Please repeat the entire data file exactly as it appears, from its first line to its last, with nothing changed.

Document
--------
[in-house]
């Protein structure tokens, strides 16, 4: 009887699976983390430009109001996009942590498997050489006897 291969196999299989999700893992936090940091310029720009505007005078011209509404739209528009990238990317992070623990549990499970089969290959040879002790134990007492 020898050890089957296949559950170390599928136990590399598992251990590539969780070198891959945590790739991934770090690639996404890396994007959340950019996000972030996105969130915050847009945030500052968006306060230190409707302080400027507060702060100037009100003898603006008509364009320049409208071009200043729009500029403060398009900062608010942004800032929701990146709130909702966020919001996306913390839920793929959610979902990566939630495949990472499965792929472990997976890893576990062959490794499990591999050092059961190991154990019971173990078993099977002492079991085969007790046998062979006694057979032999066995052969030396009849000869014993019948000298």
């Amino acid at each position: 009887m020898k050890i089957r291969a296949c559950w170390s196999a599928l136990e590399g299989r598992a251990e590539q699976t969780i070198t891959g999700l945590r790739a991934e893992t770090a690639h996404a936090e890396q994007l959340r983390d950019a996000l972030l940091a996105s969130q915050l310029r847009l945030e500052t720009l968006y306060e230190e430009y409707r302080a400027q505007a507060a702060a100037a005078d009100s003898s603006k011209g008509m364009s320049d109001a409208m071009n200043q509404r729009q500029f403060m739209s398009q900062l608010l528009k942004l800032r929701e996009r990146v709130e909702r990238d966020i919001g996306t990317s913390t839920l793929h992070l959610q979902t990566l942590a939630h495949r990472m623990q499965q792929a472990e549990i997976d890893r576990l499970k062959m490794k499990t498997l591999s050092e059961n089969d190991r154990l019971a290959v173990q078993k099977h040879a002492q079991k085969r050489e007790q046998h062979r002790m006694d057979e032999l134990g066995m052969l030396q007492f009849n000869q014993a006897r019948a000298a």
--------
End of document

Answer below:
[in-house]
């Protein structure tokens, strides 16, 4: 009887699976983390430009109001996009942590498997050489006897 291969196999299989999700893992936090940091310029720009505007005078011209509404739209528009990238990317992070623990549990499970089969290959040879002790134990007492 020898050890089957296949559950170390599928136990590399598992251990590539969780070198891959945590790739991934770090690639996404890396994007959340950019996000972030996105969130915050847009945030500052968006306060230190409707302080400027507060702060100037009100003898603006008509364009320049409208071009200043729009500029403060398009900062608010942004800032929701990146709130909702966020919001996306913390839920793929959610979902990566939630495949990472499965792929472990997976890893576990062959490794499990591999050092059961190991154990019971173990078993099977002492079991085969007790046998062979006694057979032999066995052969030396009849000869014993019948000298």
């Amino acid at each position: 009887m020898k050890i089957r291969a296949c559950w170390s196999a599928l136990e590399g299989r598992a251990e590539q699976t969780i070198t891959g999700l945590r790739a991934e893992t770090a690639h996404a936090e890396q994007l959340r983390d950019a996000l972030l940091a996105s969130q915050l310029r847009l945030e500052t720009l968006y306060e230190e430009y409707r302080a400027q505007a507060a702060a100037a005078d009100s003898s603006k011209g008509m364009s320049d109001a409208m071009n200043q509404r729009q500029f403060m739209s398009q900062l608010l528009k942004l800032r929701e996009r990146v709130e909702r990238d966020i919001g996306t990317s913390t839920l793929h992070l959610q979902t990566l942590a939630h495949r990472m623990q499965q792929a472990e549990i997976d890893r576990l499970k062959m490794k499990t498997l591999s050092e059961n089969d190991r154990l019971a290959v173990q078993k099977h040879a002492q079991k085969r050489e007790q046998h062979r002790m006694d057979e032999l134990g066995m052969l030396q007492f009849n000869q014993a006897r019948a000298a």